(CMC) – Acting Police Commissioner, Clifton Hicken, is assuring the Guyanese public that the outcome of the investigation into Monday’s fire that resulted in the deaths of 19 students will be made public, even as preliminary indications are that the blaze was “maliciously” set.
Hicken said that DNA testing will be conducted expeditiously to identify the 13 bodies that were charred, while post-mortems have been completed on six of the bodies.
“I want to reiterate on behalf of the force, my condolences going out to the families. We will conclude this investigation swiftly,” he said.
Acting Deputy Chief Fire Officer, Dwayne Scotland, said that the fire was lit in the south-western end of the building, which rapidly consumed the premises.
“After we would have completed our initial investigation, the same was handed over to the police force,” Scotland said.
He said the Mahdia Fire Station had received a call soon after midnight on Sunday and it took the firefighters four minutes to arrive at the scene, but by that time the building was completely engulfed in flames.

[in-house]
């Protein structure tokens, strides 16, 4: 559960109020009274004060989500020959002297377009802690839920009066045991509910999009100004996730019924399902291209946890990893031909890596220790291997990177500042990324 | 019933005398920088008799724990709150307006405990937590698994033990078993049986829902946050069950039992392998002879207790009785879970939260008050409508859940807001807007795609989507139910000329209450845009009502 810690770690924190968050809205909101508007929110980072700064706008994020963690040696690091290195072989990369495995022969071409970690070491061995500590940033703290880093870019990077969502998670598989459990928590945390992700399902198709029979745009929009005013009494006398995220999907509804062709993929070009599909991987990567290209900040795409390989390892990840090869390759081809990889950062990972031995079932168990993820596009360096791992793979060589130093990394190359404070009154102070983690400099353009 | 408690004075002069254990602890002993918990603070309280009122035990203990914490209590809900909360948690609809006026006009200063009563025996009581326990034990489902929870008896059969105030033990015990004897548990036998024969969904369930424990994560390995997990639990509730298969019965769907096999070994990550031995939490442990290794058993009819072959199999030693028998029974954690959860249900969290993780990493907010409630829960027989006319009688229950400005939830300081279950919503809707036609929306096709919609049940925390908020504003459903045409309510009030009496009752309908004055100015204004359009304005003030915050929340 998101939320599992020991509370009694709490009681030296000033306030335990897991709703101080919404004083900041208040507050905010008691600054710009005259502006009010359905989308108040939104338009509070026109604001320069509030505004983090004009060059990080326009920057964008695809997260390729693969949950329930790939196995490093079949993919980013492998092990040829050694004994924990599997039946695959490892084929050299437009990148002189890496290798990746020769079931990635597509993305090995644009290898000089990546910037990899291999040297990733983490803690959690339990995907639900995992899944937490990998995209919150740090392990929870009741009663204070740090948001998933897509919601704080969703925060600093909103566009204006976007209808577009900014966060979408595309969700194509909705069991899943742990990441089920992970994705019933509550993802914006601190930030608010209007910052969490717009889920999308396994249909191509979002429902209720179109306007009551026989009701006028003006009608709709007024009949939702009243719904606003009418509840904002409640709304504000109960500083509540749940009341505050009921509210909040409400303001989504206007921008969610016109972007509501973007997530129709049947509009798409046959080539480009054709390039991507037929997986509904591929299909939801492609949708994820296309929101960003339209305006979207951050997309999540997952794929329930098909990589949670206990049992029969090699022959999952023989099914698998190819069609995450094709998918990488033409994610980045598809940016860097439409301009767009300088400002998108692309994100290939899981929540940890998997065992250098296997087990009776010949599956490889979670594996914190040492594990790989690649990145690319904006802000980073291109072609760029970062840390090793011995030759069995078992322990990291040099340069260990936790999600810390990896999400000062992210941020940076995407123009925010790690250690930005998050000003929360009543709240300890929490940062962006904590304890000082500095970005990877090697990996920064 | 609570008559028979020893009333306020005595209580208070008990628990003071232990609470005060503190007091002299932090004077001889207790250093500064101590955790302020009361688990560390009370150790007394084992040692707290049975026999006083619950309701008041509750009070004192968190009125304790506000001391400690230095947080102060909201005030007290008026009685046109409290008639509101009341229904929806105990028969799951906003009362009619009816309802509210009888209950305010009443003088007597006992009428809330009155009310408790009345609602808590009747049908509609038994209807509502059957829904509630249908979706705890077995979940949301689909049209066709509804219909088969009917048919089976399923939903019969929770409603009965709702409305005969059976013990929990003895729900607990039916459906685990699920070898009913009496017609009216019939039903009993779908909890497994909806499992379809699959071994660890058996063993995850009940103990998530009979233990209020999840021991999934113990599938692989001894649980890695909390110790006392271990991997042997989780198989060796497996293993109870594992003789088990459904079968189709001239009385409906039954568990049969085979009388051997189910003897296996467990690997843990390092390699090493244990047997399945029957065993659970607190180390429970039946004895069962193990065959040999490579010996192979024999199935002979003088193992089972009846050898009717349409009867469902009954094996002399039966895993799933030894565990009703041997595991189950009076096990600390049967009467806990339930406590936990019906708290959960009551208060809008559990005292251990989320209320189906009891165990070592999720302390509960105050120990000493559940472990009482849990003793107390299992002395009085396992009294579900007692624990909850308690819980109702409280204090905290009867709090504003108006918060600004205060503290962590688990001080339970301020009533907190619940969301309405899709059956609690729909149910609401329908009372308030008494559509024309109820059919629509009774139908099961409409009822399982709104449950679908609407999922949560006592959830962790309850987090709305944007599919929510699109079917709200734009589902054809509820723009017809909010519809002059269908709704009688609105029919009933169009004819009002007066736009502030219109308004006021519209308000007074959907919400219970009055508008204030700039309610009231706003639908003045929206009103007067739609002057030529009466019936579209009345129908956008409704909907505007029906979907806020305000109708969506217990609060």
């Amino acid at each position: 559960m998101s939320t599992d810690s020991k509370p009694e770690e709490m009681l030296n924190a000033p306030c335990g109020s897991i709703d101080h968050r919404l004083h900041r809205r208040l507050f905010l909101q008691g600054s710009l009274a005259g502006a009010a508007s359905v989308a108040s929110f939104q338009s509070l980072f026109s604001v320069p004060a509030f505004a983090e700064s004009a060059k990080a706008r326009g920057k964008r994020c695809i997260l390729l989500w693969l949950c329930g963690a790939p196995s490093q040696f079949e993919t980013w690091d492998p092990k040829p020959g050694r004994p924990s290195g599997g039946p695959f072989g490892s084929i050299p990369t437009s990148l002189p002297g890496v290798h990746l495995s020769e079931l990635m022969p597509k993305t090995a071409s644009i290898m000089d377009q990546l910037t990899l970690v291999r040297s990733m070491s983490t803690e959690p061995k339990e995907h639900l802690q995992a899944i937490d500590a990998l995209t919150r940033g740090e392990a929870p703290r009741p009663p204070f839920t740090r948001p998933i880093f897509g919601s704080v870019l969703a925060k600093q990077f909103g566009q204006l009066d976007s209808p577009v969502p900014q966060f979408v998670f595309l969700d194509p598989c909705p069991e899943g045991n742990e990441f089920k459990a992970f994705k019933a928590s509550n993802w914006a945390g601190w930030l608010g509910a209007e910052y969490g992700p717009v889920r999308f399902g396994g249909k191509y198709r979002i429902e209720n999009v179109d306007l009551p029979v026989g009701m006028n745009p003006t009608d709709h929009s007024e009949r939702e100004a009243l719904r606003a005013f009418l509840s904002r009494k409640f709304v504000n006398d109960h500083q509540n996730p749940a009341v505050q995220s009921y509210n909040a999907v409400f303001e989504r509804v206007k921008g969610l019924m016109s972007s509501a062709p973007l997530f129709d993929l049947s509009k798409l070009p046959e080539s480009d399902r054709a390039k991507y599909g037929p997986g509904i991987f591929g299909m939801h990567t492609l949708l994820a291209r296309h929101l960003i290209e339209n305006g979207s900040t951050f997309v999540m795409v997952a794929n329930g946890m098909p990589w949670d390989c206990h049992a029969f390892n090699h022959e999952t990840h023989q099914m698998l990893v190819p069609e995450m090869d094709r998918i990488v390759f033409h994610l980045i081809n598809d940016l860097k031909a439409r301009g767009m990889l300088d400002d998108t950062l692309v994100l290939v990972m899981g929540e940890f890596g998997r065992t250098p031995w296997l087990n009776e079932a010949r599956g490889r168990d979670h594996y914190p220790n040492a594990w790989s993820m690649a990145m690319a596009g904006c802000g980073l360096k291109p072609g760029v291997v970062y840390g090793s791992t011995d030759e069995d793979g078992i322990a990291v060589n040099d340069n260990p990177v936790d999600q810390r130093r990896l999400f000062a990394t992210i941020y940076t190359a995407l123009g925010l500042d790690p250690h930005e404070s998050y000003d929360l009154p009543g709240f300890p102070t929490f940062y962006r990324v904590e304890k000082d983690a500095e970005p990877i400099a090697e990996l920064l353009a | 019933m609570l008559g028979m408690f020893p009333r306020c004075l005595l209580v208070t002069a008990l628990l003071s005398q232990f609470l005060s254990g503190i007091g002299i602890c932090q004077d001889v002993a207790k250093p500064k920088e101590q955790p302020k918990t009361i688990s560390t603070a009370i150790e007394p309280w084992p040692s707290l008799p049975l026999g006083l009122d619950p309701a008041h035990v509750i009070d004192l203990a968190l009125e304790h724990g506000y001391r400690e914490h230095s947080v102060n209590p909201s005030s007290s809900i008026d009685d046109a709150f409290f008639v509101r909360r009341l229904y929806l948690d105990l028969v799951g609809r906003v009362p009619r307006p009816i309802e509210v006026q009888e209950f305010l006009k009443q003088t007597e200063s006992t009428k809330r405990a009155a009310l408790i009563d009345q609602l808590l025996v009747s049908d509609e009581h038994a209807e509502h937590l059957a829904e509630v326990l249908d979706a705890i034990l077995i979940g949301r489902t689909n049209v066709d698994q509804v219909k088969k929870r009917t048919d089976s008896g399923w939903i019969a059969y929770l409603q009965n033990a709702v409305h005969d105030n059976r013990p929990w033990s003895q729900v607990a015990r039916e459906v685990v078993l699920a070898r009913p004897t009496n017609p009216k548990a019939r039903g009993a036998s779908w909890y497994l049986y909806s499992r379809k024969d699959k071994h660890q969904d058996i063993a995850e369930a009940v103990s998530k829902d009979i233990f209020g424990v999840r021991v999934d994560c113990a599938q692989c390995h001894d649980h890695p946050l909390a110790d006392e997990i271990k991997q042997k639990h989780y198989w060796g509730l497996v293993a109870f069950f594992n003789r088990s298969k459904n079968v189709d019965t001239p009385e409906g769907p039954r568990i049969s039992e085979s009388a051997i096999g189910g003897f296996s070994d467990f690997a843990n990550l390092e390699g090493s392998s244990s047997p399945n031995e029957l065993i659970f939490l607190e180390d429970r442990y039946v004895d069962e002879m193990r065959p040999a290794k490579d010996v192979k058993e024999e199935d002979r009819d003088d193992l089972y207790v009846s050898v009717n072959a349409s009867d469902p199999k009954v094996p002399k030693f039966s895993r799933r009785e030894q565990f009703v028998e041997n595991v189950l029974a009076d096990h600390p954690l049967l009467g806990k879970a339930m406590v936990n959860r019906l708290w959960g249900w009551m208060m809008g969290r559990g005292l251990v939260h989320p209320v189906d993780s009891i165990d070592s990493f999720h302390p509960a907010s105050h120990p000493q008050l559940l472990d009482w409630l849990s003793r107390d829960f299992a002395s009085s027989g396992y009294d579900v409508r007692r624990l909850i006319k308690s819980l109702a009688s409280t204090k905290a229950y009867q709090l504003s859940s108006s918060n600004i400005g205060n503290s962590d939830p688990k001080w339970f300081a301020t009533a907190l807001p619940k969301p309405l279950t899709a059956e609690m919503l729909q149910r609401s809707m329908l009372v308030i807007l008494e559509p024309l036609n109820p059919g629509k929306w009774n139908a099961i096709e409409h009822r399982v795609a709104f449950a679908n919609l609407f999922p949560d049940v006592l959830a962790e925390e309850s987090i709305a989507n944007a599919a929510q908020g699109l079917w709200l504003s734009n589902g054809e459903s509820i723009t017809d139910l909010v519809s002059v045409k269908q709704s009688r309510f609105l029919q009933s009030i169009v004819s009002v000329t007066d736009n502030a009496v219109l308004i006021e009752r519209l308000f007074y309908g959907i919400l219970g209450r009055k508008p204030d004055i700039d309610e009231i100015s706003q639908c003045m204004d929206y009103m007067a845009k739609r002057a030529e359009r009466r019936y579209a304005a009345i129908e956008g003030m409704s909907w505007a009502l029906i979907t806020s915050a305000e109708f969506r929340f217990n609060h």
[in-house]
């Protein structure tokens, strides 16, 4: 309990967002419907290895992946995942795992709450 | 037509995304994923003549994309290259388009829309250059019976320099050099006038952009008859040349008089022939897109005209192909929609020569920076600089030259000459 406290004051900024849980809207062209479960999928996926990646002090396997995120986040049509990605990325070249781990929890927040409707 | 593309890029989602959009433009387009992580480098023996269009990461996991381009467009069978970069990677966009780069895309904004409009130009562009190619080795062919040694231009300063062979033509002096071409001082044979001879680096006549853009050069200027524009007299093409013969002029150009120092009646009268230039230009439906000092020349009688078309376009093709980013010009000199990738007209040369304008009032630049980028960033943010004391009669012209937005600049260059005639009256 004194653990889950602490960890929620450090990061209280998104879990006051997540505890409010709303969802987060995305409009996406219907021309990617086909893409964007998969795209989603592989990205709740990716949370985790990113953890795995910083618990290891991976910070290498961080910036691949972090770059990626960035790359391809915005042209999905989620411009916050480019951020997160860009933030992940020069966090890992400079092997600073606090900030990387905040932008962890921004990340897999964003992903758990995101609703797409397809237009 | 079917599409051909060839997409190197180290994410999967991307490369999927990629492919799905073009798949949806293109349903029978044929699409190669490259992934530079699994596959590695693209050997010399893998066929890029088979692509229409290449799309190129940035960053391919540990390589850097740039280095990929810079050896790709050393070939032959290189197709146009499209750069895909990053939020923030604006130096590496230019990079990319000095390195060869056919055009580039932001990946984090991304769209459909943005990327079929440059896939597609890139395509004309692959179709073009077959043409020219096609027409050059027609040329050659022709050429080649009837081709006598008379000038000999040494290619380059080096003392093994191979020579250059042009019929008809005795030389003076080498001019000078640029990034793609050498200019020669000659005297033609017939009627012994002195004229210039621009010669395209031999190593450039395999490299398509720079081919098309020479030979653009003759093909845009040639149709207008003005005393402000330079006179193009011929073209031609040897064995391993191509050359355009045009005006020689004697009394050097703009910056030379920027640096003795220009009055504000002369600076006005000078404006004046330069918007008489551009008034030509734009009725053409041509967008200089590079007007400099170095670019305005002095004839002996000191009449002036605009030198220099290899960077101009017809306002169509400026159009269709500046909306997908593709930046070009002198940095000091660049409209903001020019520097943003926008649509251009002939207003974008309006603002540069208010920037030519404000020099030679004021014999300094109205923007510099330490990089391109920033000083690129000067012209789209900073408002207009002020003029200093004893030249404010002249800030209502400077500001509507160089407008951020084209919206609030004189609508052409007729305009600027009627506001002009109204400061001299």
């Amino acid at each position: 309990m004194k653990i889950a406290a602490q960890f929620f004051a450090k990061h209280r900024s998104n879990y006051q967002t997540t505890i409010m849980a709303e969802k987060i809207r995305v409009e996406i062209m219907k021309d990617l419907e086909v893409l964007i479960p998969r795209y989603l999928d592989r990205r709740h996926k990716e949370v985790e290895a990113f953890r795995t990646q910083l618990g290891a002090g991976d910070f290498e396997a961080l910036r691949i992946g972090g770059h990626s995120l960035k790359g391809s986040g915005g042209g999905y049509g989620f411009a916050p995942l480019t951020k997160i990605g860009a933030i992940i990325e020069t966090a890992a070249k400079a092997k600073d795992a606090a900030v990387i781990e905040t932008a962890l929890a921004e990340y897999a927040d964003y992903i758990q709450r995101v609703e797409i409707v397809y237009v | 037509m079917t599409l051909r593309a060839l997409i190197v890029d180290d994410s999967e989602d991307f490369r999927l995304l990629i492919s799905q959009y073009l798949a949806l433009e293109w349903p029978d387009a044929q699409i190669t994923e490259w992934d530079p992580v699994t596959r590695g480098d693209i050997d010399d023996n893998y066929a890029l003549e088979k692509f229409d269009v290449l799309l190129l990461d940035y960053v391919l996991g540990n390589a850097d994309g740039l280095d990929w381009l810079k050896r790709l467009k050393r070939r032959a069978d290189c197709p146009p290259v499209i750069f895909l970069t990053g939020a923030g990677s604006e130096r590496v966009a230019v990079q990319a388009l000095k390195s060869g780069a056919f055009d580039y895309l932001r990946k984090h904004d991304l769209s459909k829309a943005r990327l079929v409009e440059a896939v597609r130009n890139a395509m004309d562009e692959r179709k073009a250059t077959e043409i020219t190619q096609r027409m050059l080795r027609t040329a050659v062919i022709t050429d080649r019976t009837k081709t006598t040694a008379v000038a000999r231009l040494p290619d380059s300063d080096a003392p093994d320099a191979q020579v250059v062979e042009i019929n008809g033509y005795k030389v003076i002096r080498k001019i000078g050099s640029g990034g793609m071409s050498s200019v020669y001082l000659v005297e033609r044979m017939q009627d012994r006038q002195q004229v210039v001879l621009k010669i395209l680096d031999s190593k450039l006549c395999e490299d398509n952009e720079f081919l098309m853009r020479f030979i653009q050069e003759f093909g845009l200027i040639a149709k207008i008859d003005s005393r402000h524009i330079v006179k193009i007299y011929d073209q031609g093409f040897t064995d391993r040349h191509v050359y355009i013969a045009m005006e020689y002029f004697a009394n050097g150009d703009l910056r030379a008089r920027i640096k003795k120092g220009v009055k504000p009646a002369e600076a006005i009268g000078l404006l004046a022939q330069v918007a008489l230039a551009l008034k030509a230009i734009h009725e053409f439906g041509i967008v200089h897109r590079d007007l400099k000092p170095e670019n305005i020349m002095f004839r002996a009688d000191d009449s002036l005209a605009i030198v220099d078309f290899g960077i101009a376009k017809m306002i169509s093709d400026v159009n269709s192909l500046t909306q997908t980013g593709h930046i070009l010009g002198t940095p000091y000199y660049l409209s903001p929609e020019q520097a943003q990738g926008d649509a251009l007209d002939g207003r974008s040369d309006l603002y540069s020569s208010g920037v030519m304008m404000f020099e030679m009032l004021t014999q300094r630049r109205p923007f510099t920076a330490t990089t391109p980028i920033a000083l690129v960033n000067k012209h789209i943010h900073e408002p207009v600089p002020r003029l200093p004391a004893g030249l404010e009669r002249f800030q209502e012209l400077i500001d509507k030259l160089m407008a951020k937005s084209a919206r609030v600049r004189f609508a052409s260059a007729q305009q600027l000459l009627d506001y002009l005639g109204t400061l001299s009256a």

“Immediately, firefighting and rescue operation initiated. These operations would have rescued not less than 20 students. The operation continued for approximately three and a half hours after which the fire was brought under control and subsequently extinguished,” he noted.
Guyana has declared three days of national mourning over the deaths of the students who perished after the fire swept through a dormitory at the Mahdia Secondary School, which is located 100 miles south-west of Georgetown.
Officials said that an estimated 57 children were housed in the dormitory and that the students were from the mountain villages of Chenapau, Karisparu, Micobie and El Paso.
They said 18 girls and one boy died.
At least 29 children were transported to the Mahdia District Hospital, where five died.
Another child reportedly died on her way to the Georgetown Public Hospital Corporation.
In a nationwide broadcast, President Irfaan Ali said that the national flag will be flown at half-staff at all public buildings in honour of the children.
“I ask that as a nation we utilise the next three days as three days of prayers for these children, their families and the community,” Ali said, describing the event as one of the “saddest days” in his life.
He said the government is seeking regional and international assistance to conduct DNA tests on several of the bodies to confirm their identities by matching their remains with their surviving relatives.